This year marked the inaugural event for Belgianfest which was held in The Engine Room of Georgetown Studios in Seattle. Staged in the original Rainier Brewery building, the Engine Room formerly held the equipment necessary to power Rainier Brewing. With towering windows and a cavernous ceiling, the atmosphere was well suited to accommodate craft beer lovers seeking locally brewed Belgian Style Ale's.
With nearly 50 beers on tap from local Seattle breweries, the festival proved to be a daunting task for any beer lover to sample if only a small portion of what was offered in the time frame given. Belgianfest was split in two sessions, the first from 12pm to 4pm and the other from 6pm to 10pm. I attended the early session with the sole task of concentrating on beers I certainly wanted to try, and moving to those recommended to me at the fest. I’ll admit the experience was somewhat of an educational process as well, considering Belgian Style ales are probably one of my weakest points in beer geekery. After the festival however, I can now honestly say I could hold my own in a conversation amongst Belgian Ale enthusiasts.
Upon entering the festival and acquiring a Blended Sour Red from Snipes Mountain Brewery, I spotted the booth of Stu Stuart and his “Belgian Beer me!” tours of Belgium. Stu and I spoke for some time about the beer tours he offers throughout Belgium. While Stu himself has spent months in Belgium getting to know the area, I asked him “where would a person go if they only had 2 or 3 days?” The city of Bruges was his recommendation. Bruges, in the Flemish region of Belgium, has several great breweries all within a short distance of each other, and the city itself offers a great history for travelers to explore.
With my $30 entry fee I received a nice 6oz tasting glass and 10 tokens for beer samples. While initially I thought four hours would be more than enough time to sample Belgian Ales, I found that time was passing me by rather quickly. Between deciding which beers to try and spending time with those I had, four hours is about the minimum required for any beer geek to properly sample such an array of locally brewed Belgian Style Ales. The following is a summary of 7 out of the 10 beers I sampled. Yes I sampled 10 beers in all, but after 7 I will humbly say that my palate was blown and could no longer effectively review such complex beers.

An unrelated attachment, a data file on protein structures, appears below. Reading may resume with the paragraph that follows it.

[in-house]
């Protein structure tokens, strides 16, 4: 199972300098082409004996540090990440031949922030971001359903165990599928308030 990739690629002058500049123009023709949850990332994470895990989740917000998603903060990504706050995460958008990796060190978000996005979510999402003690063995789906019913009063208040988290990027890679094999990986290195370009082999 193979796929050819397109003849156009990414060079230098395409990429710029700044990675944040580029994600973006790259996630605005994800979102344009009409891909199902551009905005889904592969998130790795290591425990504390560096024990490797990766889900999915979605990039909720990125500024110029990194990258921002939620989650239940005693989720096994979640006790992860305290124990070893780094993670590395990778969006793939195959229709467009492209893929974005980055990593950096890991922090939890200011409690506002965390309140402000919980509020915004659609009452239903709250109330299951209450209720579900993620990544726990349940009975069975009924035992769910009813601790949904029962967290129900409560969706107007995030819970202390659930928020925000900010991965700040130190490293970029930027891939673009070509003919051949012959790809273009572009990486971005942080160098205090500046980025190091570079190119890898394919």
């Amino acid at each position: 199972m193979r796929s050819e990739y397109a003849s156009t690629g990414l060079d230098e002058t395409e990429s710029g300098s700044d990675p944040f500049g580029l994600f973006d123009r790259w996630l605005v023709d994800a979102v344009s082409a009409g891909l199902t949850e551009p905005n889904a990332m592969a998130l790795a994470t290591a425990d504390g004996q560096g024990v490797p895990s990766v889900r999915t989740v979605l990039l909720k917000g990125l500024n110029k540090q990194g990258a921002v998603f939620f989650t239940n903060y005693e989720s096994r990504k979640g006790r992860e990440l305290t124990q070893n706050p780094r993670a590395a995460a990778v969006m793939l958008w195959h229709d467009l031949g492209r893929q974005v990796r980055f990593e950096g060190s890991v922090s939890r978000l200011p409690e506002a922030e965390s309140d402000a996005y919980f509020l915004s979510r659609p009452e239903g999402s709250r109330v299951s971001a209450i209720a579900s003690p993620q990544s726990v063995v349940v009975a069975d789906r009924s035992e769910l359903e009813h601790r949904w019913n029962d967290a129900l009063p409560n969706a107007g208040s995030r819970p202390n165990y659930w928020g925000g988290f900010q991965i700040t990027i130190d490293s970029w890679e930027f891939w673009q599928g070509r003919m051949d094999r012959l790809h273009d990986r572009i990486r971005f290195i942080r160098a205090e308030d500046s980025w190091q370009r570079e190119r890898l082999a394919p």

#1 Snipes Mountain Brewery
“Dark Matter” (Blended Sour Red)
Lovely Brettanomyces aroma and cherry notes. Sharp Brett character flavor up front with a tannin-like dryness. A little thin on the body but a crisp flavor throughout, and I’ve never met a Brett I didn’t like.
#2 Anacortes Brewery
“Anacortes Sour Brown” (Belgian Sour)
Rich nose of cherry and deep wood, slight Brett funk but not overly prevalent. Flavor is incredibly indicative of the Merlot barrel it was aged in.
Talking with the brewer I learned that only one 51-gallon barrel of this beer was produced. In fact the barrel was graciously provided by Elliot Bay Brewing. This further demonstrates the camaraderie in the craft beer industry.
#3 Hale’s Ales Brewery
“Hale’s 25 Belgian Dubbel (Belgian Dubbel)
Light but smooth aroma of fresh wood. Very nicely rounded earthy oak flavor with a deep cherry flavor accompanying. Nobel hop bitterness rounds out the palate.
#4 Skagit River Brewery
“Watou’s Ale (Belgian Strong Dark Ale)
Full nose of dark fruit, especially black cherry. Deep brown color with good clarity. The flavor had a Brettanomyces character but in talking with the brewers I was told no Brett was used. There was a slight sour character, like that of Brett, but it took on a more earthy character. Very nicely done!
Rating 5/5 (my favorite of the Belgianfest)
#5 Big Al Brewing
“Local Hero #6 - Saison (Saison)
Sweet and phenolic yeast aroma. Light banana with a smokey malt character and a sweet light sugar quality.
#6 Black Raven Brewing Co.
“Pour les Oiseaux (Wine Barrel Aged Saison)
Light aroma over all with a honey malt character in the flavor. Generally clean and light but there are hints of light earthy oak. Wine character not detectable.
#7 Georgetown Brewing Co.
“Donkey Deux (Belgian Dubbel)
Sweet biscuit malt and some cherry notes in the nose. Tangy and effervescent flavor profile upfront which fades to sweet candi sugar sweetness.
note: soon to be available at the brewery in bottles
I only wish I had more time at the festival to effectively consider more beers. But with the complexity of the beers brewed, and their associated high alcohol contents, I had to pace myself and allow time to consider each beer in it’s own element.
I can see why the event coordinators decided to split the event in two sessions, given the space available. Next year I would like to see the venue open up to allow more fest goers more time to appreciate what an outstanding job our local breweries are doing with these complex style’s of traditionally brewed Belgian beers. I suspect by next year the popularity of Belgianfest will vastly outgrow even the spaciousness of the Rainier Brewery Engine Room. For the inaugural year, the environment provided a beautiful backdrop to an outstanding array of Seattle craft beer gone Belgian!